IEEE TRANSACTIONS ON INDUSTRIAL ELECTRONICS AND CONTROL INSTRUMENTATION, VOL. IECI-16, NO.

2, SEPTEMBER 1969

III

A

Dynamic Analysis of Magnetic Stepping Motors
D. J. ROBINSON AND C. K. TAFT,
MEMBER, IEEE

Abstract-A mathematical model of the permanent magnet stepping motor is developed and experimentally verified. Linearized equations which allow the motor to be expressed in terms of a damping ratio and natural frequency are developed for a single step response. Multistep motor operation, when driven by a current source, is analyzed using phase plane techniques. Failure of a stepping motor to follow a fixed stepping rate command is analyzed. Dimensionless curves showing maximum stepping rate as a function of motor parameters and applied load torque are derived and experimentally verified.
INTRODUCTION

N RECENT years the use of digital control has found increased application in the field of automatic control systems. One inherent problem in applying digital control is in selecting suitable digital actuators. One promising actuator is the magnetic stepping motor. The magnetic stepping motor is an incremental device that accepts discrete input pulses and responds to these pulses by rotating its output shaft in equal angular increments, one increment for each input pulse. MVagnetic stepping motors fall into two categories: variable reluctance motors and permanent magnet motors. The variable reluctance stepping motor consists of three or more stator phases and a rotor of soft magnetic iron. The stator phases are wound on salient poles forming electromagnetic structures. When a stator winding is energized, the rotor will seek a path of minimum magnetic reluctance between the stator salient poles and the rotor. The permanent magnet stepping motor consists of a stator containing phases wound on salient poles and a permanent magnet rotor. When a stator winding is energized, a magnetic flux pattern is set up which interacts with the permanent magnet rotor. The rotor will move in a manner such that the magnetic moment of the permanent magnet will align with the field set up by the stator winding current. Bailey [1], O'Donouhue [2], and Kieburtz [3] have analyzed magnetic stepping motors. In each case the stepping motor was approximated by a linear secondorder model. The model describes the response for small disturbances, but it only approximately describes the dynamics of the stepping motor for single step inputs and is unsuitable for multiple step inputs. In this paper the magnetic stepping motor is first examined on a single step basis, and linearized equations of motion are developed to characterize the motor in terms of a maximum developed torque, damping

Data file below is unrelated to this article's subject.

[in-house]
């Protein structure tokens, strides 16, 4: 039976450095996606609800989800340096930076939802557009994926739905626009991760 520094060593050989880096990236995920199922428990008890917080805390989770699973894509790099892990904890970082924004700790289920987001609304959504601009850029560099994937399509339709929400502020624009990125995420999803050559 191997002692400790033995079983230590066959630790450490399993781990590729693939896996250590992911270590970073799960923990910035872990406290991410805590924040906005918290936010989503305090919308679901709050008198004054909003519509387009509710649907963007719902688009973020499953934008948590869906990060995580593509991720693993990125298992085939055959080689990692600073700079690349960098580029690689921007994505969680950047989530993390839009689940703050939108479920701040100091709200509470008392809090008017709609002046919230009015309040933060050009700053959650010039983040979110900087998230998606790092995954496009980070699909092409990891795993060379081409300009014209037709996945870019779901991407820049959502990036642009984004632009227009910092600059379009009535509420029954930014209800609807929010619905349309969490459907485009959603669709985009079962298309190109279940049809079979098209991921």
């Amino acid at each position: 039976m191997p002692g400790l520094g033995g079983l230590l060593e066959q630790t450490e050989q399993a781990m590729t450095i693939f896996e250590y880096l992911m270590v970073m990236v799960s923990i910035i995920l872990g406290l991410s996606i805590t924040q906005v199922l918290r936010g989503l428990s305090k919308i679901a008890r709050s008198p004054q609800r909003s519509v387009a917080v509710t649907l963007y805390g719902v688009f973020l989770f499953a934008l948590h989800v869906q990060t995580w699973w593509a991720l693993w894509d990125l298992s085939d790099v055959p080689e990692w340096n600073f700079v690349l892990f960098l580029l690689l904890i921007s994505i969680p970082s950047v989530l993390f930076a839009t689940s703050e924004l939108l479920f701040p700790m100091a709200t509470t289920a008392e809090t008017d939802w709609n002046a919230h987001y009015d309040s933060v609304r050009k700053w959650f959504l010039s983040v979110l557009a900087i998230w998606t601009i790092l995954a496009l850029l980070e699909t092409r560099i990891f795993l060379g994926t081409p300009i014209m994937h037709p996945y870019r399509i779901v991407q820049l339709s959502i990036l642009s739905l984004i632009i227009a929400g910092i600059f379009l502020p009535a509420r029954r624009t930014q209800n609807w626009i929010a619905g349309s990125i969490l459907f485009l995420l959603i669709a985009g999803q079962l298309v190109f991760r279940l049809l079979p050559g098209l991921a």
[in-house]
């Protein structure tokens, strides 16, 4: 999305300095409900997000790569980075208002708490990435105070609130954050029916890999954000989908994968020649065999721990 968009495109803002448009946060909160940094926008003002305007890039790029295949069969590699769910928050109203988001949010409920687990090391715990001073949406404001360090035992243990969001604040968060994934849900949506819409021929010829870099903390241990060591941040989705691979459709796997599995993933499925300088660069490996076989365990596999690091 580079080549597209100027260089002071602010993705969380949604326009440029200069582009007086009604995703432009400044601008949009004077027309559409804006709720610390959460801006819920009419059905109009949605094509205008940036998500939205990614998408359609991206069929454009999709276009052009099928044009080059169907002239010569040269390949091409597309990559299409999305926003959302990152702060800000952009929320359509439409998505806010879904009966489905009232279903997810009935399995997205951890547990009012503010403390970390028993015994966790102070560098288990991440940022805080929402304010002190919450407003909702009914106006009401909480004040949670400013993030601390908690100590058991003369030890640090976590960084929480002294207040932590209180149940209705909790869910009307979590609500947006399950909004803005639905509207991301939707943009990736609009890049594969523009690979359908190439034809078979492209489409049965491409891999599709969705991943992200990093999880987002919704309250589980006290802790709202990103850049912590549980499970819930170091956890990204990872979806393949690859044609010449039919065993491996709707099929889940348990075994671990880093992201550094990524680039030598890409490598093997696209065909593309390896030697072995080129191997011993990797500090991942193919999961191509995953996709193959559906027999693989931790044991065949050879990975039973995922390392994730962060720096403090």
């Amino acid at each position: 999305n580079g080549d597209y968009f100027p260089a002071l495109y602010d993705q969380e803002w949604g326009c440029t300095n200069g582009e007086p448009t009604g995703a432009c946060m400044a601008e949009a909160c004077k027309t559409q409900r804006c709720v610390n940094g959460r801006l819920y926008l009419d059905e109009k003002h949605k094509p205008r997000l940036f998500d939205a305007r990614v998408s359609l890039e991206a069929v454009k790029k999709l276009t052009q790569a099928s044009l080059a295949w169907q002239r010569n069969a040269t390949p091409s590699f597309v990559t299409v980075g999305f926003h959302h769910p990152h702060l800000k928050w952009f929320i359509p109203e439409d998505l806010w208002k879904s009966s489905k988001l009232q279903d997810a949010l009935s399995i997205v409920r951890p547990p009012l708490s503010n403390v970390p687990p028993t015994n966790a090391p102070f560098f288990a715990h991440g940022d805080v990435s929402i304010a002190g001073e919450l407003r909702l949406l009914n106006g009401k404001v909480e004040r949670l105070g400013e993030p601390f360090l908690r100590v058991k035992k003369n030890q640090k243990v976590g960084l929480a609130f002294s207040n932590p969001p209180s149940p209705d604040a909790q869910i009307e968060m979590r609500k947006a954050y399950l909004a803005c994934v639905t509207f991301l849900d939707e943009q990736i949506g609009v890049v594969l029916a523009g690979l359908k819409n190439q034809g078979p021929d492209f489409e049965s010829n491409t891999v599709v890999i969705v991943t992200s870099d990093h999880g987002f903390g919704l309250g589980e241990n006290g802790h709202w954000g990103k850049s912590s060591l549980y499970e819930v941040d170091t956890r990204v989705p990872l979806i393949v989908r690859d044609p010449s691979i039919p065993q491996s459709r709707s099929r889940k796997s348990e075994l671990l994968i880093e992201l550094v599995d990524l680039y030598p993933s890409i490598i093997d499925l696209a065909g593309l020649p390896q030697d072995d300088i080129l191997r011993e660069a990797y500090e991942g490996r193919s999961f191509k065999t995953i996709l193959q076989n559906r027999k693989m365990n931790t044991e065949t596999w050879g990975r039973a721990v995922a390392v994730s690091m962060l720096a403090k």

Manuscript received July 18, 1968. D. J. Robinson is with the National Aeronautics and Space Administration, Lewis Research Center, Cleveland, Ohio. C. K. Taft is at the University of New Hampshire, Durham, N.H.

ratio, and natural frequency. An analysis of multistep operation is then presented using the characteristic parameters from the single step analysis. A constant current source is assumed. The analysis uses phase plane techniques to show conditions when the motor will fail to folloxv a set of input commands. The results are then generalized to give a plot of maximum stepping rate as a function of normalized damping ratio and applied load torque. The analysis in this paper is based on the permanent magnet stepping motor, although the variable reluctance stepping motor can be analyzed in a similar manner.
THE PERMANENT MXIAGNET STEPPING MOTOR The permanent magnet (PM) stepping motor consists of a stator containing two or more phases wound on salient poles, and a permanent magnet rotor. When a stator winding is energized, a magnetic flux is formed which interacts with the permanent magnet rotor. The rotor will move in a manner such that the magnetic moment of the permanent magnet rotor will align with the field set up by the stator winding currents. There are several different PA\ stepping motor configurations available commercially. The most common types are derived from two- or four-phase ac synchronous motor structures [4]- [7]. Fig. 1 shows a layout of a simplified synchronous inductor motor. The stator has a two-phase, foursalient-pole winding configuration. The rotor contains a cylindrical permanent magnet which is magnetized axially. The rotor is divided into two sections, as shown in Fig. l(b), forming north and south magnetic poles. Each section has five teeth. The two rotor sections are offset by one-half of a rotor tooth minimizing the air gap making a more efficient magnetic structure. For this motor the rotor tooth pitch angle is 720 while the salient poles are located every 90°. One step corresponds to one-quarter of the rotor tooth pitch or a rotor movement of 18°. Fig. 1(c) shows an expanded layout of the rotor and stator. Torque is produced on the rotor of the PM stepping motor as the result of an interaction between the flux created by the stator windings and the permanent magnet rotor. To obtain maximum torque while stepping, both phases are energized and stepping is accomplished by reversing the direction of current in one of the phases. For a two-phase four-salient-pole motor, the stator current direction can form four possible pole combinations. Fig. 2 shows the developed torque as a function of rotor position for these cases. (The curves of Fig. 2

Authorized licensed use limited to: Chaitanya Bharathi Institute of Technology. Downloaded on July 05,2010 at 09:23:20 UTC from IEEE Xplore. Restrictions apply.